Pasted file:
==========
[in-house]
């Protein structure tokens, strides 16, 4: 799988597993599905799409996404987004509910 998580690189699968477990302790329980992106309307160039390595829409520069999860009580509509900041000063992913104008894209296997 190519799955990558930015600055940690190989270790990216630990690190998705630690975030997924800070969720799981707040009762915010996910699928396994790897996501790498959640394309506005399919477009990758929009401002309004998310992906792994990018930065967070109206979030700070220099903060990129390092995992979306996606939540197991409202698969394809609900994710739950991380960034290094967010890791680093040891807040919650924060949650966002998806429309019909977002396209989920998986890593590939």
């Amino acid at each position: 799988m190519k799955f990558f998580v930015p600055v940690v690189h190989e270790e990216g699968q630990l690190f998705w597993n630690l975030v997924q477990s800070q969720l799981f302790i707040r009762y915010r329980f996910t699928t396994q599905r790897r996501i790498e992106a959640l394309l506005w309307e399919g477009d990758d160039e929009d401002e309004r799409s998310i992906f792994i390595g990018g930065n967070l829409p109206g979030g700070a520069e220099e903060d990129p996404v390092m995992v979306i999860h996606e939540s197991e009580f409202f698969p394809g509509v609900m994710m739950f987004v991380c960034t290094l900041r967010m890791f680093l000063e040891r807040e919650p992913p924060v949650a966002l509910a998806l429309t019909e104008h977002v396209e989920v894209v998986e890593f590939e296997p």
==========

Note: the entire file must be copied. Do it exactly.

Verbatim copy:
[in-house]
């Protein structure tokens, strides 16, 4: 799988597993599905799409996404987004509910 998580690189699968477990302790329980992106309307160039390595829409520069999860009580509509900041000063992913104008894209296997 190519799955990558930015600055940690190989270790990216630990690190998705630690975030997924800070969720799981707040009762915010996910699928396994790897996501790498959640394309506005399919477009990758929009401002309004998310992906792994990018930065967070109206979030700070220099903060990129390092995992979306996606939540197991409202698969394809609900994710739950991380960034290094967010890791680093040891807040919650924060949650966002998806429309019909977002396209989920998986890593590939």
């Amino acid at each position: 799988m190519k799955f990558f998580v930015p600055v940690v690189h190989e270790e990216g699968q630990l690190f998705w597993n630690l975030v997924q477990s800070q969720l799981f302790i707040r009762y915010r329980f996910t699928t396994q599905r790897r996501i790498e992106a959640l394309l506005w309307e399919g477009d990758d160039e929009d401002e309004r799409s998310i992906f792994i390595g990018g930065n967070l829409p109206g979030g700070a520069e220099e903060d990129p996404v390092m995992v979306i999860h996606e939540s197991e009580f409202f698969p394809g509509v609900m994710m739950f987004v991380c960034t290094l900041r967010m890791f680093l000063e040891r807040e919650p992913p924060v949650a966002l509910a998806l429309t019909e104008h977002v396209e989920v894209v998986e890593f590939e296997p």